Merrick, NY—What do Neiman Marcus, Bergdorf Goodman, and Barneys New York have in common? (Left: Barneys New York during liquidation. Image, The Cut.)
All three are (or in the case of Barneys, were) known for sophisticated, well-curated fine jewelry departments, highly sought after by aspiring luxury jewelry brands. Even if a brand never made much money selling there—generally those partnerships are all consignment—the cachet of being able to say they’re sold in Barneys, Bergdorfs, or Neimans was well worth it as an investment in future success.
All three also are in big trouble. Barneys has already shuttered, while Neiman Marcus and Bergdorf Goodman (same company) recently filed for bankruptcy. While the coronavirus pandemic may have hastened the downfall of some department stores (Lord & Taylor) and put otherwise healthy ones to a rigorous test (Nordstrom), it wasn’t the cause of Barneys’ or Neimans’ problems. But what do their problems mean for the small unique luxury brands that were the mainstay of such stores—and for whom such stores were the mainstay of distribution?
In an article in Glossy, renowned jewelry designer Fernando Jorge points out the importance of those retailers as a launching pad. When he first launched his collection in 2013, says the article, he had no business plan, marketing, or storytelling ideas—but he did have a partnership with Barneys New York. That propelled him from being just another talented would-be to award-winning international brand.
But without those outlets, how will luxury jewelry brands like Jorge and other luxury goods find their way from designer to customer?
Two key emerging routes are online and direct sales, says Glossy. Jorge, for instance, is now 70% wholesale (mainly through luxury e-commerce sites like Moda Operandi and Net-A-Porter) and 30% direct to consumer. There was no mention of wholesale through independent retailers.
What gives? Why are these designers ignoring the vast network of well-connected local jewelers (or other retailers) who have a solid base of luxury customers they know as friends and collectors, and to whom they can recommend a new designer whose aesthetic matches the customer’s taste?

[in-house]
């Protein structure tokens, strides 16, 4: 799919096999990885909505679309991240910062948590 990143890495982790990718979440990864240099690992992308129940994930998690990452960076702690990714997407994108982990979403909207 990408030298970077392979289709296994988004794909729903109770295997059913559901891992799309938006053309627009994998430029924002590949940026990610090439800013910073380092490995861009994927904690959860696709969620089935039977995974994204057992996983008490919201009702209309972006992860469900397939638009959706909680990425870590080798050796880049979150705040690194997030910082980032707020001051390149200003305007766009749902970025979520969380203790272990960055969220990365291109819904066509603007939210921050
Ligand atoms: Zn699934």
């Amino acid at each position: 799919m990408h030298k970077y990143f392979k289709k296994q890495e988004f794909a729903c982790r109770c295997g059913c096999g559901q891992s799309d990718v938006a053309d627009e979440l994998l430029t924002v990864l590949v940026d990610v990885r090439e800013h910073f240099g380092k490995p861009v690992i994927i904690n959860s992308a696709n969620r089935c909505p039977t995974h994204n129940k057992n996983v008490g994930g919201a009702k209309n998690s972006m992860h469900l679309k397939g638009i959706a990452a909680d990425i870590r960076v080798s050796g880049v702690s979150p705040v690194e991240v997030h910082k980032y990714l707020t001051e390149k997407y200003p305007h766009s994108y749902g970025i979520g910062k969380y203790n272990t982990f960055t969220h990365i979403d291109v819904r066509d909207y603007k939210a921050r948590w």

This isn’t a new phenomenon. Ever since my early years in the industry, when I was fashion editor at JCK, I’ve wondered why fashion magazines seem to love jewelry from designers outside the mainstream industry. Flip through any fashion tome, whether upscale like Vogue or Harpers Bazaar or more accessible like InStyle. The jewelry shown usually comes from traditional luxury houses like Cartier and Bvlgari, big brands like Le Vian and Effy that advertise heavily, or from independent designers that operate in a whole separate world from the rest of the industry. Occasionally you’ll see some of the brands you know from trade shows, but they seem to be the exception, not the rule.
This has puzzled me for years, as I’m sure it’s puzzled many of you. I’ve asked why, and gotten some answers: jewelers all want memo or terms; tradeshows are expensive with no guarantee of getting exposure; it’s easier to make pieces as needed than finance a line, and so on.
Some of these issues are certainly within the industry’s control. Jewelers can support young designers by buying outright rather than going on consignment, or if they’re not ready to do that, perhaps invite a new designer in for a special event trunk show to test how well they might do as a regular offering. JBT tracks which retailers pay on time. And the major trade shows do, by and large, offer some options for new designers to participate for a reduced rate, but perhaps there’s more that can be done in that regard.
Finally, as we move into a post-pandemic world—which we will do—retailers and brands of all kinds are going to have to find their footing in a changed world. In many ways, it will be tailor-made for small local retailers, especially if consumers remain wary of enclosed spaces like malls. It’s much easier to feel at ease in a small store where you know the owner (and if the number of customers is limited, as at present).
I am betting the mindset of many consumers will change with this pandemic. First, any time there’s a major upheaval, priorities shift. But even prior to the virus, a sharp rise in environmental and ethical awareness and a desire to simplify was already pushing consumers away from the fast and disposable and toward well-made items of lasting value. We already were seeing a resurgence of support and appreciation for local businesses with roots in the community, as consumers seek to do good with their money while shopping.
All these trends bode well for independent jewelers. So now we just need to find ways to reach out to those designers and say “hey, over here!”